Sunday, November 18, 2012

Quick book reviews (#4)

As I've done previously, I’ve written some brief reviews of books I recently read. These reviews use a scale of one to five stars based on Library Thing (where I posted these reviews as well). I am generally a tough grader, but I think they were all worth reading.

Seven Days that Divide the World: The Beginning According to Genesis and Science by John C. Lennox (4.0 stars)

As a student of both technology and the Bible, I am always looking for good books that attempt to understand the connections and apparent contradictions between the two. In this book, Lennox looks at the issues of creation as outlined in Genesis versus science. People like Stephen Jay Gould have argued (in Rocks of Ages: Science and Religion in the Fullness of Life) that religion and the Bible are non-overlapping magisteria and as such have nothing to do with each other and no attempt should be made to reconcile them. Lennox in this book does not agree with that and does a good job at looking at the Bible and creation. 

He raises a number of good questions and brings up some excellent points about how at different periods in time people have fervently believed the Bible stated something regarding science that we no longer think it does. He talks about how passages in the Bible refer to the earth as unmoving (such as 1 Chronicles 16:30 and Psalms 93:1) and others that the sun did move (such as Ecclesiastes 1:5). These verses and others were used to refute Copernicus’s heliocentric view that the earth revolves around the sun. Luther and Calvin both disagreed with this view. We now view those passages as being poetic or metaphoric, not literal. It is an important cautionary tale for how we should approach the creation account in Genesis.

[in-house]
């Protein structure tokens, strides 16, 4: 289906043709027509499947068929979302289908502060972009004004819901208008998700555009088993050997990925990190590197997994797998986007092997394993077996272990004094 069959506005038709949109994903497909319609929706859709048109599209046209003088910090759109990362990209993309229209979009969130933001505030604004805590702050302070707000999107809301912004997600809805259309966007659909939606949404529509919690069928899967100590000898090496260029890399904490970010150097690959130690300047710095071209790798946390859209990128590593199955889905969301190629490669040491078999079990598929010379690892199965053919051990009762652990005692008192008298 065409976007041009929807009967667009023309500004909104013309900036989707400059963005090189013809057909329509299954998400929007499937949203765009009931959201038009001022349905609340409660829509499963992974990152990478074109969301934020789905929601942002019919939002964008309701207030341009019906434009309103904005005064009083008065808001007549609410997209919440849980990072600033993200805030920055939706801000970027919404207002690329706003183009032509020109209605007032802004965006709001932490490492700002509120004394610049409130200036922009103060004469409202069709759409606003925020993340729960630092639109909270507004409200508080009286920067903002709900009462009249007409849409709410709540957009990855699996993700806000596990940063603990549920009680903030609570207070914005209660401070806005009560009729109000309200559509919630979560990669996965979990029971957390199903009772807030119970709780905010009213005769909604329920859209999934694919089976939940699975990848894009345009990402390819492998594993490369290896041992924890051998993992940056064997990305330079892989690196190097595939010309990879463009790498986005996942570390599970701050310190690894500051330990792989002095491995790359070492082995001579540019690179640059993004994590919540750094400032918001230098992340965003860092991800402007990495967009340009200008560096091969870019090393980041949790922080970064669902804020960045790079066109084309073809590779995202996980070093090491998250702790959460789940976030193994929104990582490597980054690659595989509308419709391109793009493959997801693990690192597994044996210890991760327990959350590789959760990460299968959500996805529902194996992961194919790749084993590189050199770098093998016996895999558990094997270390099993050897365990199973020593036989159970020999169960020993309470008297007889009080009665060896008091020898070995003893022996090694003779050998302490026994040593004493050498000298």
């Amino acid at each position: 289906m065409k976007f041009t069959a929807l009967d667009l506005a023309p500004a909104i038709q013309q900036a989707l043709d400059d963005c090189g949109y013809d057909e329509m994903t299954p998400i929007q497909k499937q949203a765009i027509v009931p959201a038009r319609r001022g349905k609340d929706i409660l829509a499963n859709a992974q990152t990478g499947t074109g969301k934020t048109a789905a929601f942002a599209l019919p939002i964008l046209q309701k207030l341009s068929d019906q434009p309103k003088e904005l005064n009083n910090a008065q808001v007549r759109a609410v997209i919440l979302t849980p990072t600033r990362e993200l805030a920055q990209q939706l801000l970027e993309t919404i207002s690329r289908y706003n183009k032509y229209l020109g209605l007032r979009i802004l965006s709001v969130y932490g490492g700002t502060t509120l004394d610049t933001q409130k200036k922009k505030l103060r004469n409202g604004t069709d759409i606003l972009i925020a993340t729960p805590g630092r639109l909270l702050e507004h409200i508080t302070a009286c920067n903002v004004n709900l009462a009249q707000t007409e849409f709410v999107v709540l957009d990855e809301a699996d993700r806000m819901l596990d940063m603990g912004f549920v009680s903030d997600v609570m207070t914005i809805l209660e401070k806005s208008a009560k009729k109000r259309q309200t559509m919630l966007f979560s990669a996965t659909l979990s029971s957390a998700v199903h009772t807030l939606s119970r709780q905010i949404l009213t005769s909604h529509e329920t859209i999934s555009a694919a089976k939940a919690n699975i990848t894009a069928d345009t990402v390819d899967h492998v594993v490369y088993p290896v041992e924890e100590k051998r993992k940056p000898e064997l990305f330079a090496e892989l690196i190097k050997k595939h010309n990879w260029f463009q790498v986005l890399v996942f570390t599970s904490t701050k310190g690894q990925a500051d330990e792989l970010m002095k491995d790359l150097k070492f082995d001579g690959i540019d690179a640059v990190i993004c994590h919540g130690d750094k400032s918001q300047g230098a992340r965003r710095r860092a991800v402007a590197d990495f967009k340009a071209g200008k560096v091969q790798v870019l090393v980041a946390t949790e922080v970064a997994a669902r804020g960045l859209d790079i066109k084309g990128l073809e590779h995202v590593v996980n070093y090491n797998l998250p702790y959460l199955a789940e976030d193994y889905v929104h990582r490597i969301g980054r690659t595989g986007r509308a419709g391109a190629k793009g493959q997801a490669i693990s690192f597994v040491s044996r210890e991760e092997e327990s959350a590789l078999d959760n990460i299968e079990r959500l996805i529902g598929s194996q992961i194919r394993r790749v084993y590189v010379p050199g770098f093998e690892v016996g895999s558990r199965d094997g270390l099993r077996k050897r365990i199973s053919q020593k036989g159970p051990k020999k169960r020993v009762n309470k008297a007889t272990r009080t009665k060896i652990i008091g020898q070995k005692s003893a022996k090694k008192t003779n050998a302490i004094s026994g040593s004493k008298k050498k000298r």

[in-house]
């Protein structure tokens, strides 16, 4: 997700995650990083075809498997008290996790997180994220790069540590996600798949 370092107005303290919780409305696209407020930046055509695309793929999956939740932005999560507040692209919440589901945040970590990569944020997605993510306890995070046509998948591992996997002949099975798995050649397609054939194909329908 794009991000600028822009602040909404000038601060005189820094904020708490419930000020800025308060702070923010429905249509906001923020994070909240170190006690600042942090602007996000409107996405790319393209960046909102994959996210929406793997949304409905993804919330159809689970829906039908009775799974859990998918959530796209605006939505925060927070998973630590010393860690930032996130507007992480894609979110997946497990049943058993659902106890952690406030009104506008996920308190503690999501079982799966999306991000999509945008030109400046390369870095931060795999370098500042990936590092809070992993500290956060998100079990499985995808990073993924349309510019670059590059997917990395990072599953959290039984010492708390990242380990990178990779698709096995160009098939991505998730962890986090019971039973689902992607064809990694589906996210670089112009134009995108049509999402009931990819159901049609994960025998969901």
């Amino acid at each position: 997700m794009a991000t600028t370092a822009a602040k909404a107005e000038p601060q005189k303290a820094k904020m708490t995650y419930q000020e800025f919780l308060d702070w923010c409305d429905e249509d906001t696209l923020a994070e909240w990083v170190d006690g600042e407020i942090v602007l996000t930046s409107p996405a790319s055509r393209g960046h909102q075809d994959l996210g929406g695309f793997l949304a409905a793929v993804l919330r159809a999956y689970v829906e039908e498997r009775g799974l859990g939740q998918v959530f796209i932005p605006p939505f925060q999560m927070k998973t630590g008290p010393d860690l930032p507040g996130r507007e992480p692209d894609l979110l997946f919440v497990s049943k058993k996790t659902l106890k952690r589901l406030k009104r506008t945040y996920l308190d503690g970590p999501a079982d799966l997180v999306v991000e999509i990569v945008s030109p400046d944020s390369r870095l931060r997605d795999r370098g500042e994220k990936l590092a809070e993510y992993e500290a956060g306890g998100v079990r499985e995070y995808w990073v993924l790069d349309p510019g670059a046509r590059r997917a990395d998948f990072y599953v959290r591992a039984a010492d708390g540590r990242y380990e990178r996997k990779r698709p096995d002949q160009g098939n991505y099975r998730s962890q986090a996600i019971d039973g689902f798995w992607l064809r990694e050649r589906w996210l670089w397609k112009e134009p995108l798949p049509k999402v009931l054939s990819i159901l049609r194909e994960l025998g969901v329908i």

Although I found the book very interesting and well worth reading, it was difficult to tell where the author was going. He raises good points, but did not actually resolve many them. He does, however, a decent job of pointing out what is essential, such as that fact that God was in control of creation, not random chance. I actually found the appendices, especially the final one, as interesting as the rest of book. I consider this book well worth the short time it took to read for anyone interested in a Biblical perspective on creation and science.  

How the Church Fails Business People (And What Can Be Done about It) by John C. Knapp (4.0 stars)

This book is a fascinating, though sobering, look at another two worlds important to me that often do not mix—Christianity and business. Knapp bases much of the book on a series of 230 interviews to find out how Christians experience work and the church. The results are often disheartening as many of the respondents saw the church as having little or nothing to say about the challenges they faced in their work lives. The book is full of statistics and quotes from the interviews. One striking statistic is that only 18 of the 230 people had ever consulted a pastor for advice about a work-related matter. A related quote was, “It would be important to feel the freedom to talk about work-related problems with my pastor, but for some reason it seems it wouldn’t be appropriate.” Statistics and quotes like these form the core of the book.